Exploring cultures and communities – the slow way

The mountainous country where Montenegro abuts onto Albania is one of Europe's true wilderness areas. Guest contributor Rudolf Abraham describes the Prokletije region. The name means "accursed". Read on!

article summary —

Montenegro’s status as Europe’s newest country has been challenged by neighbouring Kosovo. That does nothing to diminish Montenegro’s appeal. It is a country that boasts a wonderful coastline, some superb townships, the most engaging of which is Kotor with its lovely fjord, and an endless variety of mountain landscapes. To Tennyson, the Montenegrins were a race of mighty mountaineers, and anyone encountering the crowds of Montenegrins who cluster on the top of Mount Lovcen on sunny summer days will see first-hand the affection of Montenegrins for their mountains. There may be something of the Montenegrin soul bound up in Mount Lovcen, but the country has mountains that are wilder and more beautiful. Guest author Rudolf Abraham takes us to Prokletije, a superbly rugged region where Montenegro borders onto Albania.

Few are the visitors who probe Montenegro's mountainous border with northern Albania. It is a fascinating and remote area, a spectacular landscape of isolated valleys and fang-like peaks, with a long and compelling history. Lying at the headwaters of the River Tara and the River Lim, and marching with the narrow finger of territory which forms the northern tip of Albania, this area constitutes one of the wildest remaining corners of Europe.

The best-known area of these mountains is Prokletije (Bjeshkët e Nemuna in Albanian). Meaning ‘the accursed mountains', Prokletije was, according to local folklore, created by the devil himself, unleashed from hell for a single day of mischief. Scoured by glaciers during the last ice age, the landscape shows all the hallmarks of a region shaped by ice: glaciated cirques and broad, U-shaped valleys. Glaciation in the Prokletije region actually occurred at a much lower altitude than elsewhere in the Balkans, or even in the Alps. Experts say that a glacier in the Plav-Gusinje area, the largest in the region, was about thirty-five kilometres long and some two hundred metres thick. Above the ice-worn valleys the skyline bristles with jagged limestone crags, the northern slopes of which carry snow well into the summer. The physical character of the terrain is reflected in such exotically named peaks as Ocnjak ('fang') and Karanfili ('carnations').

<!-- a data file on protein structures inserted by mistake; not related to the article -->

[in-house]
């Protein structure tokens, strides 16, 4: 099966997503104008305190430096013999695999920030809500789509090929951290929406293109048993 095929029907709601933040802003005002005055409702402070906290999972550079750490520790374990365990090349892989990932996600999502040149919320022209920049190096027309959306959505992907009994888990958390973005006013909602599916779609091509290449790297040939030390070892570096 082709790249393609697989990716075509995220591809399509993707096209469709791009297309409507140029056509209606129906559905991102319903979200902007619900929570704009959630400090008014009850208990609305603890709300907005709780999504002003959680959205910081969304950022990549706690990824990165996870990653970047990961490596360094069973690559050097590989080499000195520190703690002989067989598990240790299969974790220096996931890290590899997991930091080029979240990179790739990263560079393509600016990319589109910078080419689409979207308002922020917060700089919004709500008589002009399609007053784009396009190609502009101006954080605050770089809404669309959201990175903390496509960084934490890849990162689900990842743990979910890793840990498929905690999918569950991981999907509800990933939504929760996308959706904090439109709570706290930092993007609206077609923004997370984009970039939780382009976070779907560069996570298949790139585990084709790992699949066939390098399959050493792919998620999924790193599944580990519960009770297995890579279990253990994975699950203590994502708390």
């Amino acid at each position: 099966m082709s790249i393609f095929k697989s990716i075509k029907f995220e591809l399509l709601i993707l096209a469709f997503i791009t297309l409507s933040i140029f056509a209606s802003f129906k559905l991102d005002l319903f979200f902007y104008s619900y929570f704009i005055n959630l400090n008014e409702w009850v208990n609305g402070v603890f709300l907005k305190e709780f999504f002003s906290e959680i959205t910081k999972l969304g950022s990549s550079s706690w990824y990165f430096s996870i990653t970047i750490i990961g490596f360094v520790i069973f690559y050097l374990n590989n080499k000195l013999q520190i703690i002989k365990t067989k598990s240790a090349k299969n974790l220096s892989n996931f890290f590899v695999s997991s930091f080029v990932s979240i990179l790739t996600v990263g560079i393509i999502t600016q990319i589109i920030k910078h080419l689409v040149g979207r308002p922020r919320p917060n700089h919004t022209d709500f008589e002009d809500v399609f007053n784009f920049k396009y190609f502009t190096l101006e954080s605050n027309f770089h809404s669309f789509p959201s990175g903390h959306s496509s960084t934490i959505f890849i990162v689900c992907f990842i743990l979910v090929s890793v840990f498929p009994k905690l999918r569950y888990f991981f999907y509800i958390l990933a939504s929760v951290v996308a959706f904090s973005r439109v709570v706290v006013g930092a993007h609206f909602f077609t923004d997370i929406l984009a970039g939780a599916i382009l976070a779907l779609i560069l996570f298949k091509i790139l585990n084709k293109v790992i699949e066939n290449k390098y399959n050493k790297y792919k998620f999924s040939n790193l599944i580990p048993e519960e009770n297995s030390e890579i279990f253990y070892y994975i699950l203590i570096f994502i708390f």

Sitting at the edge of these mountains is the small town of Gusinje. In some ways Gusinje appears to have the conservative, rather remote feel of a village far removed from western Europe. Yet at promenade time during the late afternoon and early evening, its streets are awash with miniskirts and designer jeans. Gusinje boasts a stone-walled mosque with the distinctive wooden minaret so characteristic of the area. There is a similar, slightly smaller mosque in the village of Vusanje, a little further up the valley.

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Rudolf Abraham is an award-winning travel writer and photographer specialising in Croatia and Eastern Europe. He is the author of several books including Walking in Croatia, The Mountains of Montenegro, Torres del Paine and St Oswald's Way, all published by Cicerone, National Geographic Traveller Croatia, and is co-author of Istria - The Bradt Travel Guide. He has also updated the Bradt guides to Croatia and Transylvania, and his work has been published widely in magazines and online.

In 2012 his article on the 16th-century pirates of the Croatian Adriatic, the Uskoks, published in hidden europe 34, secured an award for best travel feature from the Outdoor Writers and Photographers Guild, of which Rudolf is a member. He is also a member of the British Guild of Travel Writers. Current projects include Croatian Miscellany, an ongoing and deeply personal portrait of this southeast European country, as well as new guidebooks to Croatia's islands, Arctic Norway, the Faroes and the mountains of eastern Turkey.

He lives in London. Find out more about Rudolf's work on www.rudolfabraham.co.uk or visit his blog at rudolfabraham.wordpress.com.

This article was published in hidden europe 20.